The contents of this article are for the purposes of general awareness only. They do not purport to constitute legal or professional advice. The law may have changed since this article was published. Readers should not act on the basis of the information included and should take appropriate professional advice upon their own particular circumstances.
Has your personal information been shared without your permission?
Planning your escape to the country, what you need to consider – part 2
Government consultation on new national model for shared ownership
Choosing a partnership structure
Planning for what happens when you die by Deborah Adams
Changes to legislation could offer protection for tenants in the private rental sector
Move to the country - Part One
The risks of DIY probate
Will your septic tank still be legal in January?
The death knell for ‘kiss and tell’?
Making a will when you retire
Selling your property at auction
Not looking so good - your guide to compensation for botched non-surgical cosmetic procedures
New threshold of seriousness in defamation proceedings
Legal considerations when building a granny annex
Choosing the right person for your power of attorney
Formal Interviews - Do you need legal representation?
Privacy rights and aerial images
Trustees’ duty to give information to beneficiaries
Five problems with a leasehold property
Taking your first commercial lease
Is your organisation protected from employee social media legal risk?
Have you been targeted by negative social media posts?
Farmers be alert when being inspected
Help for House Sellers?
Don’t let your digital assets end up in a digital grave
Valuing an estate for probate
Development proposals and your local authority search
What can you do if your child is injured in a serious accident
NetRights welcomes new protection for social media users
SHOULD I GET A LAWYER FOR A SPEEDING OFFENCE?
Supreme Court recognises that social media is a “casual medium” in libel battle
Choosing the best conveyancer who is right for you
Making a will after a second or subsequent marriage
Option or promotion agreement – which is best for landowners?
Anonymous pub and restaurant online reviews leave a bad taste
Have you had an accident involving a horse?
Help to Buy – beware of some cracks in the structure
Understanding Lasting Powers of Attorney
Changes to Energy Performance Certificate for Landlords
Had a cycling accident? Your route to obtaining compensation
New year, new home: tips to sell your home in the New Year
Tax Planning for your inheritance
Hearing loss: when your employer may be liable
Buying a home for your retirement, five things you need to consider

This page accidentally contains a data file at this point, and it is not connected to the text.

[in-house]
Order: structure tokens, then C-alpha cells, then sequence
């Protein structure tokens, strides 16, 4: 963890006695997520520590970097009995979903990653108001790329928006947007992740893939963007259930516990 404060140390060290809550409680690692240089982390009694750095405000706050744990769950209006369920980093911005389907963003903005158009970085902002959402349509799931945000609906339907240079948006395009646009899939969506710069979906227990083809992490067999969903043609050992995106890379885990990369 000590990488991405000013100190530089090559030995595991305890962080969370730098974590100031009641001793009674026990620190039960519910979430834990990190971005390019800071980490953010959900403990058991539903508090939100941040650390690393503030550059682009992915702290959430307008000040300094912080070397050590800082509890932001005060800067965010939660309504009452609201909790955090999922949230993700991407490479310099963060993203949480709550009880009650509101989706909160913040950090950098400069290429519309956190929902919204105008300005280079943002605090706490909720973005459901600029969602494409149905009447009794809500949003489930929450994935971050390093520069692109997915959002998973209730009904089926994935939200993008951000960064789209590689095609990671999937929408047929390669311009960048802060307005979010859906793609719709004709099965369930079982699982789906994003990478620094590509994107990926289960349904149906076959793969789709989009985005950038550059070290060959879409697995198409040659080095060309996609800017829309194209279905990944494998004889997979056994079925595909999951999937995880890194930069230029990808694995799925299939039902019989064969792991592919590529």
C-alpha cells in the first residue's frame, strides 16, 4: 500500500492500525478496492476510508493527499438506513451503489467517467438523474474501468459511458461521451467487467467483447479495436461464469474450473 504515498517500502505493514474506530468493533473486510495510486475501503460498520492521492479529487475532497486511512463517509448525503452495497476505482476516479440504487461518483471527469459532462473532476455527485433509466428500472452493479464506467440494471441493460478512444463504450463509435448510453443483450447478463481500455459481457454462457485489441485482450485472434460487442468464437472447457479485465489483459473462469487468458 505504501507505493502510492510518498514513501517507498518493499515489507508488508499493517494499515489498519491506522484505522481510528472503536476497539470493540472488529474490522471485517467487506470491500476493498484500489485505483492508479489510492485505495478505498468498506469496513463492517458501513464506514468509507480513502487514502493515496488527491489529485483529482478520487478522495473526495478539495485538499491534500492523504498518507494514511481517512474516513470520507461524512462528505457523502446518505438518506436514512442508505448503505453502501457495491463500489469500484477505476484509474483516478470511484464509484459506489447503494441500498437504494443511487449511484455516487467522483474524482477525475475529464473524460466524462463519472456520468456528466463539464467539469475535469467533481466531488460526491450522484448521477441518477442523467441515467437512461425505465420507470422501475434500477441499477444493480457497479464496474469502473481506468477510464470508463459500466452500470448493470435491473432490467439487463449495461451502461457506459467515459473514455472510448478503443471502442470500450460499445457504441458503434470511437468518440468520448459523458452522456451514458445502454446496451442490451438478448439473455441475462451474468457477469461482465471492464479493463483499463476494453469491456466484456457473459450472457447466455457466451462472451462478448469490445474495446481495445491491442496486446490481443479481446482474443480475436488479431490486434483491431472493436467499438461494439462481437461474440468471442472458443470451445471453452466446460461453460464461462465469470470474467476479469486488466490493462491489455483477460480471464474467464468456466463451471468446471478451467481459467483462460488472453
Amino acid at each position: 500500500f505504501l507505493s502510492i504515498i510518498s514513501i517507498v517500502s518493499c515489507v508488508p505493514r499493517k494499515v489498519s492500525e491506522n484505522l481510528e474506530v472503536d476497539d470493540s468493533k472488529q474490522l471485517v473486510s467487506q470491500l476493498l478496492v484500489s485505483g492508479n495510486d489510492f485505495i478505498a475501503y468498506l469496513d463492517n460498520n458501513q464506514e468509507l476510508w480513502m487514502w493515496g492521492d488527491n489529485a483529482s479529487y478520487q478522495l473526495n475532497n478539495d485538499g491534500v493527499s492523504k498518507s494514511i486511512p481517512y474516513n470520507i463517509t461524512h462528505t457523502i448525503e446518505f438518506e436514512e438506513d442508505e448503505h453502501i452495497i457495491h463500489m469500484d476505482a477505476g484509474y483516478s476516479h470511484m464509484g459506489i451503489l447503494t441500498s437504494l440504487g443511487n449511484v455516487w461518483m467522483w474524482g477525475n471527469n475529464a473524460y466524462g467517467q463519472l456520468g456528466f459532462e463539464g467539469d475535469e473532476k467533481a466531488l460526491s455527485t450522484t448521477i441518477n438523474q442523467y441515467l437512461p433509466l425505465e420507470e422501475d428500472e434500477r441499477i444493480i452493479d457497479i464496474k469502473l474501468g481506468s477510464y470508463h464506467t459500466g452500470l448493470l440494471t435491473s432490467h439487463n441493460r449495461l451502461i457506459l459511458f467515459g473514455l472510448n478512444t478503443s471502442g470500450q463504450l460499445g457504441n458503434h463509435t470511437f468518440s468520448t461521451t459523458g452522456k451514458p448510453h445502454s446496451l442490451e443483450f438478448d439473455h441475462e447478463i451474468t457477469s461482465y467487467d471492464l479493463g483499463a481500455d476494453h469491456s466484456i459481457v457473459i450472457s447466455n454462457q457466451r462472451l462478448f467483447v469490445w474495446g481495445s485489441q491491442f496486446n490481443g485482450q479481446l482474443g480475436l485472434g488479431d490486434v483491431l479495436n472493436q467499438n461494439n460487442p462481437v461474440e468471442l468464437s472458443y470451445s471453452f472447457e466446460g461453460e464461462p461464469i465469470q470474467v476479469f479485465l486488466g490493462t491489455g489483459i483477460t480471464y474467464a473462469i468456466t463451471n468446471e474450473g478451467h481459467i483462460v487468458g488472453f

Farmers plan to diversify after Brexit
Ministers press ahead with probate fee shake-up - reports BBC News
Botched dental treatment? You may be entitled to compensation
Why a Health and Welfare Power of Attorney is a good idea
Will the new charge on building developments in Cornwall affect you?
Energy Performance Certificates – Do They Matter?
HMRC Challenging Stamp Duty Land Tax Payments
Ben Mitchell qualifies as a solicitor
The potential implications of Brexit on employment law
Appointing a guardian for your children
Houses in multiple occupation – new rules from October 2018
New Agriculture Bill published
Will Brexit affect my pension?
Dreaming of a holiday home? Sort out the legals before putting your feet up
Lasting Power of Attorney by Deborah Adams
Settled status after Brexit by Alexis Hager
How to choose an executor to administer your estate when you die
How overage agreements can boost profits from your land
Top tips for first-time buyers
How Could Brexit Affect My Farm?
Wills & Succession in Spain by Deborah Adams
Brexit – an international and local view by Alexis Hager, Litigation
Capital gains tax - important facts for non-residents of the UK
Buying a home: the importance of making sure the seller is entitled to sell
Changing a will after someone has died: it is possible and it could save you money
Your responsibilities when you have people working in your home
Sad passing of Battle of Britain pilot who served with Parnall family member
Considerations when buying a heritage property
Disciplinary proceedings at work: guide for employers
Employers should have a disciplinary process in place, but just following this may not be enough to avoid falling foul of the law and exposing yourself to the risk of an employment tribunal claim.